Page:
Academic journal article Indian Foreign Affairs Journal

The Role of the United Nations in the Contemporary World

Academic journal article Indian Foreign Affairs Journal

The Role of the United Nations in the Contemporary World

Article excerpt

It is generally accepted that the United Nations Charter of 1945 gives the United Nations (UN) a role in global governance. The UN is tasked to maintain international peace and security to use international cooperation to address global socio-economic, cultural and humanitarian issues, and to uphold respect for human rights and non-discriminatory fundamental human freedom.1 These are often referred to as the three pillars of the UN system.

How has the UN peformed this role? Preventing a third world war after 1945 has often been considered a success of the UN. On the other hand, by the end of 2016, more than 65 million people across the world have been displaced by war and violent conflict, the highest such figure since the end of the Second World War.2 It is clear that keeping in view the major transformations in the world over the past seven decades, the effectiveness of the role of the UN has varied, depending upon the resilience and responsiveness of its structures.

A Brief Background

The structures of the UN were conceptualised during the Second World War. The primary objective of the allied countries fighting against 'Hitlerism' in the War was to prevent the outbreak of another world conflict. Reconstruction and development of the socio-economic infrastructure of many countries impacted by the War became a priority.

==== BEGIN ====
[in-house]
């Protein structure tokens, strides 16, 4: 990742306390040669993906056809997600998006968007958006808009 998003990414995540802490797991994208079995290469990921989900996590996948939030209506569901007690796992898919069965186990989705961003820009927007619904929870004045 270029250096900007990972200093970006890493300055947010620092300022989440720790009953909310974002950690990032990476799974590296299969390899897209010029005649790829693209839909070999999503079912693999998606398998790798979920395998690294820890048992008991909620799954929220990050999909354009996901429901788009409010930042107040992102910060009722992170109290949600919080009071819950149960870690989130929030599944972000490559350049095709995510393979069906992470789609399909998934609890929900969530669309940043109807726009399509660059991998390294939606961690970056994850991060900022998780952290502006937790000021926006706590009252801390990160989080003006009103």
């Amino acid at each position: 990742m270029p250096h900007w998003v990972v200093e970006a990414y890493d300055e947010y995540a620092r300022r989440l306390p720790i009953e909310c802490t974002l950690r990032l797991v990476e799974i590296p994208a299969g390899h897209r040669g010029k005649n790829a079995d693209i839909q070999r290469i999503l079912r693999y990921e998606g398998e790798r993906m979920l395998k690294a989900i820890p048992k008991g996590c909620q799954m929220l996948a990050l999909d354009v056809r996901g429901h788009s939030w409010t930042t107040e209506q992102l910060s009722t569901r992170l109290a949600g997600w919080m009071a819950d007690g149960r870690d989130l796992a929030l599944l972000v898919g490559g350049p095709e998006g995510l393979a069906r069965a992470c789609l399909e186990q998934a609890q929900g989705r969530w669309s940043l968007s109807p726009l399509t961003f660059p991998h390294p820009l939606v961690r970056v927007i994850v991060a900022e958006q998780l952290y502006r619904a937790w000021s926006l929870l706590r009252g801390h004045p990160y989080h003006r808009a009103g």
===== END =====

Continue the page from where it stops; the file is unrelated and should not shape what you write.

On 1 January 1942, President Franklin Delano Roosevelt3 of the United States (US) convened a conference of 26 'allied' nations in Washington D.C. The conference issued the 'Declaration by United Nations'. The intention of the Declaration was to create structures of global governance under the broad framework of the UN. These structures would secure, and sustain the peace that would follow the war.

The Washington conference broadened the scope of an agreement on post-war arrangements reached earlier between the US and the United Kingdom (UK) in August 1941,4 contained in the Atlantic Charter. The inclusion of the 'right of all peoples to choose the form of government under who they will live', which was the third point of the Atlantic Charter, implicitly regulated the participation of countries like India at the Washington Conference.

India, then divided between British India and Indian Princely States, was represented at the conference by Sir Girija Shankar Bajpai, I.C.S. As India's Agent-General in the United States, Bajpai signed the Declaration on behalf of India. This effectively meant that India became one of the original stakeholders of the UN system.

Sustaining post-war peace by creating a holistic triad of structures to deal with financial, developmental, and trade policies became a priority for the participants of the Washington conference. Their broad goal was to overcome economic nationalism, which had given rise to conditions leading to the Second World War, and to facilitate the flow of capital for investments in reconstruction and development, especially of infrastructure, to sustain economic growth.5

Two specialised international organisations, the International Monetary Fund (IMF) and the International Bank for Reconstruction and Development (or the World Bank) were established through negotiations conducted during July 1944 at Bretton Woods in the US among 44 participating nations.

Efforts to create the third international organisation to coordinate globally on trade policy issues, recommended by both the Bretton Woods Conference, and subsequently by the UN, foundered due to opposition in the Congress of the United States. A provisional arrangement, the General Agreement on Trade and Tariffs or GATT, was reached by 23 countries in 1947. Their intention was 'to give an early boost to trade liberalization, and to begin to correct the legacy of protectionist measures which remained in place from the early 1930s'.6

GATT's provisional arrangement was not legally enforceable. It was only on 1 January 1995 that agreement was reached on establishing a World Trade Organisation (WTO). …

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